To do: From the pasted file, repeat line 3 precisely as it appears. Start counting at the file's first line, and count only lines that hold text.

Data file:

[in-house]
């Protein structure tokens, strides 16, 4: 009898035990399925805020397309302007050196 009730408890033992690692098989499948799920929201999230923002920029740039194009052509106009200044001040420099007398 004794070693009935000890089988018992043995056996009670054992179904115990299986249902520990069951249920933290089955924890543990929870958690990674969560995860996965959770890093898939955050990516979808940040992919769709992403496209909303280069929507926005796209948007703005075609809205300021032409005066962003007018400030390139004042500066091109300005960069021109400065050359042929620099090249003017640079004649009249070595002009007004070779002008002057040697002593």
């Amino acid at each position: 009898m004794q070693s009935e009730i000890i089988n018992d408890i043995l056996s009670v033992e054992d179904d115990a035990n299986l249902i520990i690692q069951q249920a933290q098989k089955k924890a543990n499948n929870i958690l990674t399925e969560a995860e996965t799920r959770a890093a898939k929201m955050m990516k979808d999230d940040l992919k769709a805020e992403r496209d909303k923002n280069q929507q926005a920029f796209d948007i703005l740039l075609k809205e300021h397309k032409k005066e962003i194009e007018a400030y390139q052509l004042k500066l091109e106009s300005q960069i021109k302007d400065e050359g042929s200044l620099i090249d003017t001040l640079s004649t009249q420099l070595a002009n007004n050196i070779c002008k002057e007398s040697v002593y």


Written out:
């Amino acid at each position: 009898m004794q070693s009935e009730i000890i089988n018992d408890i043995l056996s009670v033992e054992d179904d115990a035990n299986l249902i520990i690692q069951q249920a933290q098989k089955k924890a543990n499948n929870i958690l990674t399925e969560a995860e996965t799920r959770a890093a898939k929201m955050m990516k979808d999230d940040l992919k769709a805020e992403r496209d909303k923002n280069q929507q926005a920029f796209d948007i703005l740039l075609k809205e300021h397309k032409k005066e962003i194009e007018a400030y390139q052509l004042k500066l091109e106009s300005q960069i021109k302007d400065e050359g042929s200044l620099i090249d003017t001040l640079s004649t009249q420099l070595a002009n007004n050196i070779c002008k002057e007398s040697v002593y």